I know some people will find "their character" on the street, in the mall, or on the news. But I find my memories of such people fade over time, while my image of "my character" is perfectly preserved for as long as I need it.

Jun 23, 2015
re: photos
by: Glen

Looking for photographs of real people who suggest a character you're creating can certainly be a useful technique. S.E. Hinton's character The Motorcycle Boy was based on a photograph she found in a magazine.

You do have to exercise some caution, however. Magazines do not tend to offer a representative view of humanity, but rather a glamorized version of humanity with too many fashion models, and too few people who are poor, old, ethnic, or average looking.

You also have to be careful about basing your characters on real people. It's often better to combine traits from several real people or take just a few traits from a real person and add other traits of your own devising so you get a character who is clearly different from the real person.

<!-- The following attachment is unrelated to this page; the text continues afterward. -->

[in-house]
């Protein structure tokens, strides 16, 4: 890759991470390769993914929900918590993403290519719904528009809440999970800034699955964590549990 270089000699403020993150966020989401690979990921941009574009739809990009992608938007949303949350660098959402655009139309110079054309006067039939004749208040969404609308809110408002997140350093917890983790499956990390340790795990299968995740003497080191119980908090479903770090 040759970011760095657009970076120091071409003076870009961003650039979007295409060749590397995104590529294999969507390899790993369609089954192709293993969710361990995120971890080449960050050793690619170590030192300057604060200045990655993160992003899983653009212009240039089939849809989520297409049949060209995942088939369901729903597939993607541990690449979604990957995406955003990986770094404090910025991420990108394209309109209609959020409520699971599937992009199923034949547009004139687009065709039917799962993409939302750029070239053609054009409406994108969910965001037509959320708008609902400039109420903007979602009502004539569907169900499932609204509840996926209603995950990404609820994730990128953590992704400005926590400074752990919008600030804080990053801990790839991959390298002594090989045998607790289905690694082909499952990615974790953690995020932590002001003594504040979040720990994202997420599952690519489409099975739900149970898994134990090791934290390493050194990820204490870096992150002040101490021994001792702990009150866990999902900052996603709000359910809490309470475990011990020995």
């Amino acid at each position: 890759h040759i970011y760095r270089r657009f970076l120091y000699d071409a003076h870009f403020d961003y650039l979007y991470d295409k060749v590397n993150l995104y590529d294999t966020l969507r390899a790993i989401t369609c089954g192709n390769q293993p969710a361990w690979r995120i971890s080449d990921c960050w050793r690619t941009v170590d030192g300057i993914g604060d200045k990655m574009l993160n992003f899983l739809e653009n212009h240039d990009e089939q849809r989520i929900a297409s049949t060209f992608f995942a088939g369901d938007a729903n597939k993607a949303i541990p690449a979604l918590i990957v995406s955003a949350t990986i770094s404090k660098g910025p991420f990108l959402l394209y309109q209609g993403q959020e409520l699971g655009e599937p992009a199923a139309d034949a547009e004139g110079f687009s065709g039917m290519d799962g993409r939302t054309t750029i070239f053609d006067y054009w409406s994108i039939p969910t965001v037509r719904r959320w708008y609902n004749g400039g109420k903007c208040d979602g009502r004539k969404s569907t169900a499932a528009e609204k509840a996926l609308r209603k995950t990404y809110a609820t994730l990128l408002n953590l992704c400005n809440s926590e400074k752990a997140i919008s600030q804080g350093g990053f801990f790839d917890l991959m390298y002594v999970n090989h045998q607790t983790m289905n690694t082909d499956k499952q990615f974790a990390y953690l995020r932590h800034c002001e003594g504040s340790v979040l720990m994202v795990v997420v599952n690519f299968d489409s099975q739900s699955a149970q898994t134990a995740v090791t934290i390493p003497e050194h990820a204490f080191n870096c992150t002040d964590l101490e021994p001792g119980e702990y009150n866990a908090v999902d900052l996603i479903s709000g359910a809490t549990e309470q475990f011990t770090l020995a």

Jun 23, 2015
I Completely Agree
by: Anonymous

Hi Glen

I couldn't agree more about not basing a character on a real person. That's why I simply look for a photo that inspires me, save it, and leave it at that.

I deliberately learn ABSOLUTELY NOTHING about the person whose image struck enough of a chord with me to be saved. One that, for me, "puts flesh on the bones", making my created being spring more fully to life.

Having already based my character on my own "mental character collage" -- mainly pure imagination but also combining one or more personality quirks from each of three to five persons [real or fictional] into a believable functioning whole -- I find such a photo a way to stay in touch with the character I birthed.